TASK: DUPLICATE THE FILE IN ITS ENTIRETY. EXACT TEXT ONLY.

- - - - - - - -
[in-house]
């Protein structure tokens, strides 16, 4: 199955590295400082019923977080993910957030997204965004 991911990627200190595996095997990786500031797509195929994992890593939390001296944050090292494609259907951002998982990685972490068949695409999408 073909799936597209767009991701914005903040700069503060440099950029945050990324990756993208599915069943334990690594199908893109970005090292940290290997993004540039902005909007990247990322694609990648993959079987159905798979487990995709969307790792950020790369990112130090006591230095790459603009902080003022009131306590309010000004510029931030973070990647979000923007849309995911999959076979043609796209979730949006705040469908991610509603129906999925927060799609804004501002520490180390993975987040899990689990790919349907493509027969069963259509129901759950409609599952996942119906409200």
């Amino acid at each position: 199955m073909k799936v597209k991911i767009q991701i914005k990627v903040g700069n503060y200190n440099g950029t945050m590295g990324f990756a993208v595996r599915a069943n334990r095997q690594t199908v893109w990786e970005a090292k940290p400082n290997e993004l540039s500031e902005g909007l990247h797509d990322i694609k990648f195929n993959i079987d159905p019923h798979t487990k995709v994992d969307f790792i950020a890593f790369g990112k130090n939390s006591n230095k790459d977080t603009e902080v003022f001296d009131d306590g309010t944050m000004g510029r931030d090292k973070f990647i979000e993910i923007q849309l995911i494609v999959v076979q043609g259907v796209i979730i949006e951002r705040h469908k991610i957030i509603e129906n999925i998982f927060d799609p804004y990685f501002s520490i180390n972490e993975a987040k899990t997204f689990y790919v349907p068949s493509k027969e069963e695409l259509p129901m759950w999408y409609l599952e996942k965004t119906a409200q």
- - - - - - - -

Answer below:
[in-house]
């Protein structure tokens, strides 16, 4: 199955590295400082019923977080993910957030997204965004 991911990627200190595996095997990786500031797509195929994992890593939390001296944050090292494609259907951002998982990685972490068949695409999408 073909799936597209767009991701914005903040700069503060440099950029945050990324990756993208599915069943334990690594199908893109970005090292940290290997993004540039902005909007990247990322694609990648993959079987159905798979487990995709969307790792950020790369990112130090006591230095790459603009902080003022009131306590309010000004510029931030973070990647979000923007849309995911999959076979043609796209979730949006705040469908991610509603129906999925927060799609804004501002520490180390993975987040899990689990790919349907493509027969069963259509129901759950409609599952996942119906409200």
């Amino acid at each position: 199955m073909k799936v597209k991911i767009q991701i914005k990627v903040g700069n503060y200190n440099g950029t945050m590295g990324f990756a993208v595996r599915a069943n334990r095997q690594t199908v893109w990786e970005a090292k940290p400082n290997e993004l540039s500031e902005g909007l990247h797509d990322i694609k990648f195929n993959i079987d159905p019923h798979t487990k995709v994992d969307f790792i950020a890593f790369g990112k130090n939390s006591n230095k790459d977080t603009e902080v003022f001296d009131d306590g309010t944050m000004g510029r931030d090292k973070f990647i979000e993910i923007q849309l995911i494609v999959v076979q043609g259907v796209i979730i949006e951002r705040h469908k991610i957030i509603e129906n999925i998982f927060d799609p804004y990685f501002s520490i180390n972490e993975a987040k899990t997204f689990y790919v349907p068949s493509k027969e069963e695409l259509p129901m759950w999408y409609l599952e996942k965004t119906a409200q």